The Unemployment Insurance Agency is pledging to process the remaining nearly 12,000 claims filed before May 1 by July 4.

The Crisler Center
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Concerns over the COVID-19 pandemic are scrapping plans for a 2020 presidential debate taking place in Ann Arbor this fall as planned. 

The University of Michigan was scheduled to host the second of the three debates between President Donald Trump and presumptive Democratic nominee former vice president Joe Biden on October 15.

But university officials this week withdrew from the debate hosting duties, saying it would be not be “feasible” to safely host the presidential debate as planned.

Steve Carmody / Michigan Radio

The union representing non-tenure instructors at the University of Michigan is upset that dozens of lecturers are losing their jobs because of budget cuts.

The staff cuts are hitting particularly hard on U of M’s Flint and Dearborn campuses.

U of M spokesman Rick Fitzgerald says the main reasons for the layoffs are declining enrollment and a change in teaching approach. 

steve carmody / Michigan Radio

Michigan retailers sold more recreational marijuana products than medicinal for the first time last week.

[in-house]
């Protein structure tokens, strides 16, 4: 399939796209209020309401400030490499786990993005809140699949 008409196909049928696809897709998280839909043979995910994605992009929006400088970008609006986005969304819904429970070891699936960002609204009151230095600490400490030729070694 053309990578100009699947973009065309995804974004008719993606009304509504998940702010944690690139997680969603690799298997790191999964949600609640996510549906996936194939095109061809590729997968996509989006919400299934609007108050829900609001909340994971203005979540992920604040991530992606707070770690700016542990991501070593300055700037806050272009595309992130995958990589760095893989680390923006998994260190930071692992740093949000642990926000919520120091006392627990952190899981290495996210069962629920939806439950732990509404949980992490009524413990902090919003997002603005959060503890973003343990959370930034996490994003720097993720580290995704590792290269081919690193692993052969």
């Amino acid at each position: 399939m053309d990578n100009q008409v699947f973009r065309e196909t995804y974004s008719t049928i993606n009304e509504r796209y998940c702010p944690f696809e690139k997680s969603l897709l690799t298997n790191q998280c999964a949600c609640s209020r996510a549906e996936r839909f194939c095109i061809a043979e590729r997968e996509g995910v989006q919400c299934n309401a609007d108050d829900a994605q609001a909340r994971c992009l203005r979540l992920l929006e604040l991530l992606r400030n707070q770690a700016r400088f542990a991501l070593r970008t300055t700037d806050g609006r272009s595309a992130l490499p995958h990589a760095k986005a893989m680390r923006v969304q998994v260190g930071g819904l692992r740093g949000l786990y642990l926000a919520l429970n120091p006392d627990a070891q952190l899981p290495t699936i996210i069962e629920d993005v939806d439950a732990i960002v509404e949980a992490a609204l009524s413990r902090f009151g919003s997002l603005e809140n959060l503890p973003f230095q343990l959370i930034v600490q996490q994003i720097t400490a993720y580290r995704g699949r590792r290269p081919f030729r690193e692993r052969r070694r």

Since the sale of recreational marijuana became legal back in December, the weekly sales of adult use cannabis have been creeping up and up. But the sale of medical marijuana was always higher.

Until last week.

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Courtesy Michigan Photography

Two University of Michigan student-athletes and one at Michigan State University have tested positive for COVID-19 in recent tests.

Between them, U-M and MSU have tested more than 300 student-athletes as the Big Ten schools prepare to return to athletic competition.

Two other MSU athletes previously tested positive for COVID-19.

U-M Athletic Director Warde Manuel says the testing is part of the Ann Arbor university’s plan to restart its athletic program.

steve carmody / Michigan Radio

The COVID-19 pandemic is raising concerns among some University of Michigan students in Dearborn and Flint about whether they are getting the same financial help that students on the Ann Arbor campus receive.

Alysia Trevino is with the group One University.

Trevino says the pandemic is adding to the burden of students with fewer financial resources.

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Michigan’s unemployment rate remains high, but it’s getting better.

The state’s May unemployment rate was 21.8%.  That’s down 2.8 percentage points from the previous month. Construction, transportation and utilities sectors saw job increases last month.

steve carmody / Michigan Radio

The Owosso barber who challenged Gov. Gretchen Whitmer’s Stay at Home order has gotten his state license back.

steve carmody / Michigan Radio

Genesee County Prosecutor David Leyton says his office will no longer accept warrant requests tied to charging someone for walking in a city street.

He says in the past, police officers have used the ordinance to uncover potential crimes, like illegal drug possession or outstanding warrants.